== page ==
Back in December we had the quite gentle catastrophe of the DVD player breaking. This messed up our plans to do things like watch A Charlie Brown Christmas at our leisure. Well, we carried on as bravely as possible and then dealt with it when we had time, which wasn't until a couple weeks ago. You know how it goes.
I mentioned getting the Blu-Ray player, and watching Watership Down to break it in. What came before that was a lot of fiddling around getting it set up. We got a nice, cheap Blu-Ray player, one without any separate audio port, just HDMI cables. And that's all right except we don't use the TV speakers. We have a separate, component stereo system. It's been doing good service for twenty(?) plus years now, so we weren't looking to replace that. But how to get audio from that? Any proper HDTV set has some audio output. But ours just had a single, mono-channel output. We don't really know why. Our suspicion is that this is because we have a former hotel TV, snagged by a friend when it had gotten replaced, and maybe hotel TVs are made to rinkier audio standards.
Things got worse with bunny_hugger finally buying a Nintendo Switch. The system looks good and it's already got a couple games she's eager to play. But it also has an HDMI output to the TV. And no separate sound output. Oh, also the TV has only two HDMI inputs, one of which would be for the DVR anyway. We could put up with switching cables around, but would rather not.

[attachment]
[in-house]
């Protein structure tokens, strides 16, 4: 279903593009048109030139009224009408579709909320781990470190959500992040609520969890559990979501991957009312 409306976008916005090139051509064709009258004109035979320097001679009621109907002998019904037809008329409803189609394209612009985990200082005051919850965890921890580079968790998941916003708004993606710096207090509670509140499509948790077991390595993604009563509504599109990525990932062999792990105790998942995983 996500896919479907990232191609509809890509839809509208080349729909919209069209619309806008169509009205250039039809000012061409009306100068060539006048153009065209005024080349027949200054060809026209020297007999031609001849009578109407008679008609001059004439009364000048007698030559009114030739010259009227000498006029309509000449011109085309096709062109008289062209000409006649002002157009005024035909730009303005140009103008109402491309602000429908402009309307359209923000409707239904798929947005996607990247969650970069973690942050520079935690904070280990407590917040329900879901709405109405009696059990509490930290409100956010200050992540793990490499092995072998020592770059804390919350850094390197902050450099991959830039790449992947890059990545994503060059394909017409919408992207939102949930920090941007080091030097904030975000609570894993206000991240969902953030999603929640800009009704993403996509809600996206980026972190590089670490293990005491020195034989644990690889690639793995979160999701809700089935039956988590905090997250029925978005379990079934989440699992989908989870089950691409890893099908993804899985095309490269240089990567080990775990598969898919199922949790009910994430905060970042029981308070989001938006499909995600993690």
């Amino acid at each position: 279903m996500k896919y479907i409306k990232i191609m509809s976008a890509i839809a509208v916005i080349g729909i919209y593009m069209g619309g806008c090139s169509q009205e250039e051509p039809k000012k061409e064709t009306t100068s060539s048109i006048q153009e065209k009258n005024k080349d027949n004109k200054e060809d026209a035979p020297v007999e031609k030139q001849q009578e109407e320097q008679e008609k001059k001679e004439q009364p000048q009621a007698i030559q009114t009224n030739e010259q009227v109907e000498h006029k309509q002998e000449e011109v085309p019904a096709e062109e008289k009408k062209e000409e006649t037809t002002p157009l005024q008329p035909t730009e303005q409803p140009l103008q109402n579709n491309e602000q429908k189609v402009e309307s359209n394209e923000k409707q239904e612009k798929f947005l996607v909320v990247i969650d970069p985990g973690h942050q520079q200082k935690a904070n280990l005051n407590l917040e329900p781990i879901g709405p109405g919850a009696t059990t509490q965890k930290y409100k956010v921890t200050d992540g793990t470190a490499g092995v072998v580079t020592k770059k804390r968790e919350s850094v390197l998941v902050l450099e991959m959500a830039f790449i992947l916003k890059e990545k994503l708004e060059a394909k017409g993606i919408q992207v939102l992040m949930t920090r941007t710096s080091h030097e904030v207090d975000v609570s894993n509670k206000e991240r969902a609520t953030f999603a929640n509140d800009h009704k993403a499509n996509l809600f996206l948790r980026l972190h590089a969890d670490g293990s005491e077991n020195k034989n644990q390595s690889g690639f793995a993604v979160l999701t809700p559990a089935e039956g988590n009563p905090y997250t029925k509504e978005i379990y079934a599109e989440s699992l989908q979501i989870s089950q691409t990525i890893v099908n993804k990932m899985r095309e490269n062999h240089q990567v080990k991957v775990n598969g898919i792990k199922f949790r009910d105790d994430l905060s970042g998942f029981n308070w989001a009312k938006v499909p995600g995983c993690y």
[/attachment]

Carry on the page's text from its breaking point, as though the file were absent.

The answer to having more HDMI things than inputs would be getting a signal switcher, of course. And better: I found a switcher that also split audio signal off. So we could set up all of our new signal-producing stuff, and connect it to the component stereo. This has turned out to be pretty convenient. Since the satellite DVR, the Blu-Ray, and the Nintendo Switch all go to the same audio feed we don't have to deal with switching the sound inputs anymore. Which is great because I never had more than about a 20% chance of switching to the right sound input anytime, the way we'd had stuff set up before. The switcher also really wants to switch automatically to whichever device got turned on most recently, which is hard to beat.
We had two missteps along the way. One was my buying an redundant HDMI cable from Best Buy, when bunny_hugger had one coming in. Also since it turns out the HDMI switcher needs electric power we ran out of power plugs. We'd had to buy a new power strip. ... Which is probably all right; the one we had was .. some number of years old. And the new one is better laid out, too. We have fewer spots where a power brick or oversized plug interferes with the neighboring electric devices.
So, overall, everything is working at least as well as it did two months ago, and there's even been parts that are working better. It's a February miracle.
Trivia: In 1850 Manhattan had about sixty piers, wharves, docks, and slips on the East River south of 14th street, and around fifty more on the Hudson Rider. Source: Gotham: A History of New York City to 1898, Edwin G Burrows, Mike Wallace.
Currently Reading: Safely To Earth: The Men and Women Who Brought the Astronauts Home, Jack Clemons.
PS: Next in my photo roll? The late-September birthday visit to Kokomo's Family Fun Center.
Kokomo's family fun center has the nearest permanent roller coaster to us, The Serpent. (At least the nearest that isn't clearly a kiddie coaster, a Wacky Worm or its like.) Here, the sun eats one of its support structures.
Rider safety instructions for The Serpent, also showing off the toucan mascot of Kokomo's.
The Serpent is a fair bit away from the main building of the fun center. It looks much like they figured they'd expend to fill the space in-between. The structure here's a driving range that, the year before, had been inside a large (inflated?) dome which has since vanished.